Bereavement is a rare film experience spewing with brutal beauty that leaves the viewer wanting more. I finally got a chance to check it out...only to end up enjoying the hell out of it.
The film was released back in March of 2011 in such a limited fashion...I was wondering if I would ever get a chance to see it. Then, it sort of fell off my radar all the way until it was released onto DVD in the fall. I immediately purchased it and decided to watch it later that night. Then, Halloween came and Film Deviant got really busy...so, I ended up watching it last night. I really should shoot myself in the left neck...because I should have gotten in my truck and driven to New York City when it was first released there last Spring. The film is that good...ok, maybe not that good...but I don't know how I ever bought the film and sat on it for a month before finally watching it. I tell ya...I'm such a doofus sometimes.
For the Stevan Mena fans out there...you will surely recognize Bereavement as the prequel to his first film, Malevolence...a solid little study on what Martin Bristol likes to do for fun - kill random strangers. Bereavement takes place back in 1989/1994 and explains how Martin got to be the killer that he is.
You see...back in '89 Martin was just a fun little kid playing on his swing set while his mommy discussed with a potential caretaker the specifics on her son's ability to not feel any kind of mortal pain. It is during this little discussion that Graham Sutter comes over and kidnaps little Martin and takes him along into his sick world of killing random young women and talking to the voices in his head. Poor Martin.
It's interesting, because it's sort of like the Star Wars of serial killer movies...except with more grue and tied-up screaming girls. Graham is sort of like Obie-Wan Kenobi...teaching young Martin the ways of the psychopathic serial killer. Only...Graham talks to cow skulls and punches young girls...in the face. I don't think Kenobi ever punched a young girl in the face. Although, I wouldn't be surprised if George Lucas CGI'd a scene into the old Star Wars where Obie-Wan talks to a Jar Jar Binks skull.
Anyway, the film has a surprise appearance from veteran John Savage...in a wheelchair. I feel like every time I see John Savage he's in a wheelchair. Not that there's anything wrong with that...it's just that it seems that he favors wheelchairs for some reason.
Michael Biehn squints alot. He's in the film playing a badass uncle ready to kick some serial killer ass at any given moment. Only...he doesn't kick any ass...other than some young dude with good intentions. In fact, we've arrived at my biggest problem with this film. Michael Biehn is a cinematic presence. He is the type of actor that if you are able to cast him in your film...you should use him to his fullest potential. Robert Rodriguez understood this philosophy and utilized him excellently in Planet Terror. He was awesome in that film. Here...he is just relegated to lots of driving around in his old pick up truck and carpentry work. And when the time comes for his character to kick in a door and punch a serial killer in the teeth...he is ultimately squandered. Why would you do this, Stevan Mena?? Why??? You could've had the guy do something truly badass in the film. Missed opportunity.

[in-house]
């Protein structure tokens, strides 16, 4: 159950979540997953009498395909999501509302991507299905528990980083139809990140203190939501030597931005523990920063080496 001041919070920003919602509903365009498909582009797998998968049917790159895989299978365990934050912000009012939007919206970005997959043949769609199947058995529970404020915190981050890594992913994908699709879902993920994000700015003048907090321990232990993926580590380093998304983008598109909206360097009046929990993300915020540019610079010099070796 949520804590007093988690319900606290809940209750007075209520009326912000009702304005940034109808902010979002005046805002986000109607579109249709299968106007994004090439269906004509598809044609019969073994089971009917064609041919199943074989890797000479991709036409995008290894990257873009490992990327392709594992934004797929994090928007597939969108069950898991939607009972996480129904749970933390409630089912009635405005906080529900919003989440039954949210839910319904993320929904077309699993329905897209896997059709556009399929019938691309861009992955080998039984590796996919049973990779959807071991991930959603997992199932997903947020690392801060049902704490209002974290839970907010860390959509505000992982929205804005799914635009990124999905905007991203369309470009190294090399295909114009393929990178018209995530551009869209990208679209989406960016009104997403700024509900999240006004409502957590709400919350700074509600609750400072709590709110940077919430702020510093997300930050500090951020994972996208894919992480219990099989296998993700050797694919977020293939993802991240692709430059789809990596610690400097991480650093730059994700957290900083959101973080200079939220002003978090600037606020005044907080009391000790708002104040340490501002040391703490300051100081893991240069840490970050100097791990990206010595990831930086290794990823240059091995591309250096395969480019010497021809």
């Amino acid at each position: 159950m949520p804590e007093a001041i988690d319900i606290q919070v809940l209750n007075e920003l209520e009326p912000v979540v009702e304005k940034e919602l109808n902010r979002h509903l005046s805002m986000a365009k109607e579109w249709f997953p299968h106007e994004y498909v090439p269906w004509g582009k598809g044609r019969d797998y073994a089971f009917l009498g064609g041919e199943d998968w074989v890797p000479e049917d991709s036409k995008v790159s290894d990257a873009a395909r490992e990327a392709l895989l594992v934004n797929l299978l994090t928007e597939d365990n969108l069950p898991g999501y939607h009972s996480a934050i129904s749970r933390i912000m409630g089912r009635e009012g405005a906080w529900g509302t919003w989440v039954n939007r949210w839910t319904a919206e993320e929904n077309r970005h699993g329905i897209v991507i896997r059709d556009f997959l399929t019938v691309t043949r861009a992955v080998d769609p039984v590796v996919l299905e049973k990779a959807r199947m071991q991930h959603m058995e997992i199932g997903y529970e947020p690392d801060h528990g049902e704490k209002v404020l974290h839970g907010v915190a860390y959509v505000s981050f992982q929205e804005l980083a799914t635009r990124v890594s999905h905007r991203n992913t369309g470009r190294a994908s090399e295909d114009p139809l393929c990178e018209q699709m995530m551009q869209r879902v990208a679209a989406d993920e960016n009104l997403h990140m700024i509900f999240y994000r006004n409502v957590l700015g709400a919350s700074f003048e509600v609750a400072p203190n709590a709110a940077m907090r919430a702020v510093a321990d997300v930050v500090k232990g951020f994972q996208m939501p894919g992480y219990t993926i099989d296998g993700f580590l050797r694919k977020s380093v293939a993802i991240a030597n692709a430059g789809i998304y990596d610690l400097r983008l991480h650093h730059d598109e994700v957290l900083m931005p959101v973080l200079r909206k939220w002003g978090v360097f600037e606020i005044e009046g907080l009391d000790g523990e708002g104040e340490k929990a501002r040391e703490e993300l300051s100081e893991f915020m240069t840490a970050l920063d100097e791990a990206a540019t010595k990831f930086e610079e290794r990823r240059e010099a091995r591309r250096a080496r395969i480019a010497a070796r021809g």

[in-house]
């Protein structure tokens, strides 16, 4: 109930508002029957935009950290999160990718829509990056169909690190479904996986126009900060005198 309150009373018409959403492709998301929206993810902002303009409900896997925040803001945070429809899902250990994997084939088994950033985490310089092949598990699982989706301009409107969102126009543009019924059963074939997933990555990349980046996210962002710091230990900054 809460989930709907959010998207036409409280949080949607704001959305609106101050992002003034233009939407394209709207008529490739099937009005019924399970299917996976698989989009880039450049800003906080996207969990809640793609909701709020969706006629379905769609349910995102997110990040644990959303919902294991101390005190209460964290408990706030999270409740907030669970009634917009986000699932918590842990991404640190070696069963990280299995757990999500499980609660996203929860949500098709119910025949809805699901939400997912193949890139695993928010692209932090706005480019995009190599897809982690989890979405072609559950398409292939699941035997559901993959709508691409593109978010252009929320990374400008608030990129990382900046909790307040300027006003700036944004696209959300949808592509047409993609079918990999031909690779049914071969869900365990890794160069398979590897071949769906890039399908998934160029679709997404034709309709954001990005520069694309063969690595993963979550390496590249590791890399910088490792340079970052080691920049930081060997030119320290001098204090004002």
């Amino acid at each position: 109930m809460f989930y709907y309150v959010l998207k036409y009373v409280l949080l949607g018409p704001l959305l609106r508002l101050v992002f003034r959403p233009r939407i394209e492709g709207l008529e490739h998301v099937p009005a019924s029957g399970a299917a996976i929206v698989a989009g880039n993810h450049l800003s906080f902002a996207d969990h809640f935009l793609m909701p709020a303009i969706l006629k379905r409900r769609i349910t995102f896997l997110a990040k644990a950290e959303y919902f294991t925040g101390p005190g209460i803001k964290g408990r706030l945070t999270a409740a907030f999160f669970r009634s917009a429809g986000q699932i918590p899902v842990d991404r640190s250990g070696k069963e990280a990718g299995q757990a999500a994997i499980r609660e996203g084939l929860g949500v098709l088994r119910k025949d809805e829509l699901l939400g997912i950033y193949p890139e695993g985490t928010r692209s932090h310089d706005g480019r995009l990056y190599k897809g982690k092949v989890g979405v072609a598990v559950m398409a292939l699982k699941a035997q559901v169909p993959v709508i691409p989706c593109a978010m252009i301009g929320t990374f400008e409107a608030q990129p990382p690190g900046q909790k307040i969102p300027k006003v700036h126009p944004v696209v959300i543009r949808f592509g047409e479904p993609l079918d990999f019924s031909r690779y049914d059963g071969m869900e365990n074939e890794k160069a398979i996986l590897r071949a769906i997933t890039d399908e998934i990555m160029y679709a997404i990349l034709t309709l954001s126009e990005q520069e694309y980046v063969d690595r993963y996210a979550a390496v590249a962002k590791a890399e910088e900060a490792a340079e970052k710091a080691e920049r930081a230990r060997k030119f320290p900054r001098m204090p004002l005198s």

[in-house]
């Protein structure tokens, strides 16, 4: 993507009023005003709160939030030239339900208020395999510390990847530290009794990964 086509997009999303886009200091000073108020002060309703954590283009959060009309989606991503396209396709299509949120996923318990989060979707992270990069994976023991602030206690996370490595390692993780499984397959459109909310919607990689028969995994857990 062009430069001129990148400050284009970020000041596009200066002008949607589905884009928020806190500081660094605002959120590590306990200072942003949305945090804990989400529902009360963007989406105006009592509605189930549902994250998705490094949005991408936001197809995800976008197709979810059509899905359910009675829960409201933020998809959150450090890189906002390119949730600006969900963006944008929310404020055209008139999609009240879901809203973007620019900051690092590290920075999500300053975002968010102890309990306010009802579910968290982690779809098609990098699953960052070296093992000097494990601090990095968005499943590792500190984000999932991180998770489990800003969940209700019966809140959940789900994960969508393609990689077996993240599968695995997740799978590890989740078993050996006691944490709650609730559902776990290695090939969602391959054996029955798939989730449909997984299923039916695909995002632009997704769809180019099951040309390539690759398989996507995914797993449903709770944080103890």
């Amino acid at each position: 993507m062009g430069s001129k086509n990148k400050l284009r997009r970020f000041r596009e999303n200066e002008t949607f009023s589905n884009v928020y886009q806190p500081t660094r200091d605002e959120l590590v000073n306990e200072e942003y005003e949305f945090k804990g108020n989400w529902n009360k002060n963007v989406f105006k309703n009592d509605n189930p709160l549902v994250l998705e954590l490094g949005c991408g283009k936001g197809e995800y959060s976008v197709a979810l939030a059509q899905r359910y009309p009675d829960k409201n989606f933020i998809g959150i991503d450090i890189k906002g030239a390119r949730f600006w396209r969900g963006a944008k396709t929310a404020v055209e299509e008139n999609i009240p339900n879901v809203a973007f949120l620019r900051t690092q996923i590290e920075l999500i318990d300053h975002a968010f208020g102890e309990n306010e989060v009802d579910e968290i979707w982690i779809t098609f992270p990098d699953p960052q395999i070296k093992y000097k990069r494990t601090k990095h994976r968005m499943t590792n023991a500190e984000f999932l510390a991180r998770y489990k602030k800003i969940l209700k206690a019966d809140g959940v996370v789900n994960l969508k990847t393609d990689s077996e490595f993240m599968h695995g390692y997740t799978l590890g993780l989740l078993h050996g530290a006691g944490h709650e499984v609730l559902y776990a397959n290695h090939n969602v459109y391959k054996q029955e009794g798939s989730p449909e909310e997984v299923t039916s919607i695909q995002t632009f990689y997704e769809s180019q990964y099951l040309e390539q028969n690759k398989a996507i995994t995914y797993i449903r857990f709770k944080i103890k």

Alexandra Daddario is also in the film.
Ok...we're gonna play a little game now. Tell me the first thing that comes to your mind when you take a look at this next picture...
Did you think of butterflies...or koala bears? No...I'm pretty sure you didn't. I'm pretty sure the first thing that popped into your mind was Alexandra Daddario's tig 'ole bitties, which is an element that Mena understands all too well. Tight fitting white tank top + Mammoth-sized breasteses + A meat locker = Horror cinema at its finest. Oh...Daddario is also a good actress...when she's not jogging or bitchy-looking...or both.
Anyway...where was I? A kid gets kidnapped, he learns how to be a deranged serial killer and pretty young females get themselves killed. Oh...
The film looks fucking amazing! Although the budget for this film was only a couple million dollars...that's almost double what Malevolent cost to make and Mena makes use of the cinematography so beautifully. There's some really nice expansive shots of Allentown, Pennsylvania and should cinematographer Marco Cappetta ever retire from the genre...he could make a decent living shooting tourism promos one day. Cappetta should seriously be billed as one of the stars in the film because his keen eye is one of the key ingredients that makes the film stand out as it does.
Man...I don't know about you...but, I could stare at those things all day.
Spencer List delivers a fine performance as young Martin Bristol. He spends the entire film acting out scenes with mood and body language. At his young age...it is impressive to watch this kid act without saying a word. Yet, you feel his whole performance just the same and you relate to his story through the fear in his eyes. He's pretty much the stand out in the film.
Bereavement is a solid horror film with decent acting and good story-telling. It comes from a writer/director at the start of a promising career and stands as one of my favorites of 2011. It's a beautiful looking film full of tragedy and despair and is very content in showcasing Daddario's breasts for much of the running time without actually pulling them out...a truly impressive feat.
3.5 out of 5
Thanks for reading,